Alcohol sales banned in Greenland capital during lockdown
Move aims to cut violence against children during coronavirus confinement
Nearly one in three people living in the autonomous Danish Arctic territory suffered sexual abuse during childhood. Experts link the abuse to alcohol, drugs and ignorance of children’s rights.
After Greenland closed down schools on Monday with 10 cases of coronavirus diagnosed, a rise in violence followed.
“Unfortunately, in Nuuk, domestic violence has been on the rise in recent weeks,” the health minister, Martha Abelsen, told local media. Excessive drinking by parents exposed children to dangers in the home, Greenlanders were warned.
The alcohol ban came into force on Saturday and is scheduled to last until 15 April.
The decrease in the proportion of English citizens who identify as Christians has continued, but slowed down, in the past decade as opposed to the 2000s. Muslims have become the fastest-growing faith group in England, while the number of those reporting no religious affiliation has increased too.
A British government study has found that the size of England’s Muslim community has grown while the number of Christians has fallen.
A snapshot of religious allegiances by the Office for National Statistics (ONS), released in December, used data from household surveys, conducted between 2014 and 2016, and the most recent UK census, carried out in 2011.
It found that Christianity remains the most popular religion in England. However, the share of respondents who described themselves as Christians dropped from 59.6 percent in 2011 to 56.6 percent, while ‘Muslims’ made up 5.6 percent of the population compared with 4.7 percent eight years ago.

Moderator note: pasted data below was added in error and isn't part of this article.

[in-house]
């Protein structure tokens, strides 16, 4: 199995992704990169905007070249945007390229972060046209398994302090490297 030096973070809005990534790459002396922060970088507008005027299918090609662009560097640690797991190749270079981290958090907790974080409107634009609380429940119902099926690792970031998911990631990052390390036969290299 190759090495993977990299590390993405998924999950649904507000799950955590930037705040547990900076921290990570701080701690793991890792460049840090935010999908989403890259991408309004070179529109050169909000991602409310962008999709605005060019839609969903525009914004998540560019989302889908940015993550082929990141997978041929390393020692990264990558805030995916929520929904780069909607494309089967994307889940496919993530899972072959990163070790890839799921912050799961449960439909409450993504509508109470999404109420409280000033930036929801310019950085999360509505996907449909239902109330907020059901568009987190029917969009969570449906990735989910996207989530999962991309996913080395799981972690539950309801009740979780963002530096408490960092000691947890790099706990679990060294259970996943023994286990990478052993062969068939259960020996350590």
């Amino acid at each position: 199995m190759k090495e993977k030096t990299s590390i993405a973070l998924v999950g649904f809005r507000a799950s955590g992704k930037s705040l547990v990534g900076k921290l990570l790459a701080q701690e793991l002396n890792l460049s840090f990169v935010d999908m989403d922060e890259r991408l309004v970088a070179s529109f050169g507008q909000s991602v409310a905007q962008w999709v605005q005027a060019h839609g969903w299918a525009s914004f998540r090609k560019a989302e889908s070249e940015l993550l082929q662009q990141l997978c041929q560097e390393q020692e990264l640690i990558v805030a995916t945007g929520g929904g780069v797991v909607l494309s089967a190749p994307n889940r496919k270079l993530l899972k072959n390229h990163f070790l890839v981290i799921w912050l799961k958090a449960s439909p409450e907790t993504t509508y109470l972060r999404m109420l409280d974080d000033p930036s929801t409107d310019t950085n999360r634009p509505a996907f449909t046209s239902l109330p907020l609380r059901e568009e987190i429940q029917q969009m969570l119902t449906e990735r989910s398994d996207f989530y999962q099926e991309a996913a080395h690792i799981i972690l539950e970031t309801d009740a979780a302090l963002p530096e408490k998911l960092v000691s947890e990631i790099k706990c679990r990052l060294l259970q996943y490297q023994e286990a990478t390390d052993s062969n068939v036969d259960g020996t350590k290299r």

The ‘None + Not Stated’ group accounted for 32.8 percent, up 0.9 percent from 2011. Several other minority confessions have also increased, while the share of Buddhists, Jews and Sikhs remained virtually the same.
The ONS estimates show that the proportion of people in England who say they practice some religion other than a major faith increased more than three times between 2011 and 2016.
The report also provided comparisons for Wales, where trends were similar for Christians and the ‘Not Stated’ group, but the proportion of Muslims did not grow.
According to the ONS, the number of people in England and Wales who identify as Christians decreased from 71.7 percent to 59.3 percent between 2001 and 2011, as well as the number of those reporting no religion (from 14.8 per cent to 25.1 per cent). Other main religious groups also saw increases, with Muslims gaining the most (from 3 percent to 4.8 percent).
The agency has failed to offer any conclusions about the reasons for these dynamics, citing a lack of data on other demographic characteristics such as age and sex.
Muhammad has, for the first time, broken into the top 10 names for baby boys in the United States, according to data recently released by a parenting firm that tracks the information.
Muhammad had long climbed in BabyCenter’s annual list, and its rounding out of the latest top 10 is due in part to the firm combining its variant spellings.
“While non-Muslim families have a seemingly limitless range of possible names to choose from, tradition is still very important for Muslim families, including the custom of naming a son after the Prophet,” BabyCenter said as it released its list on Wednesday.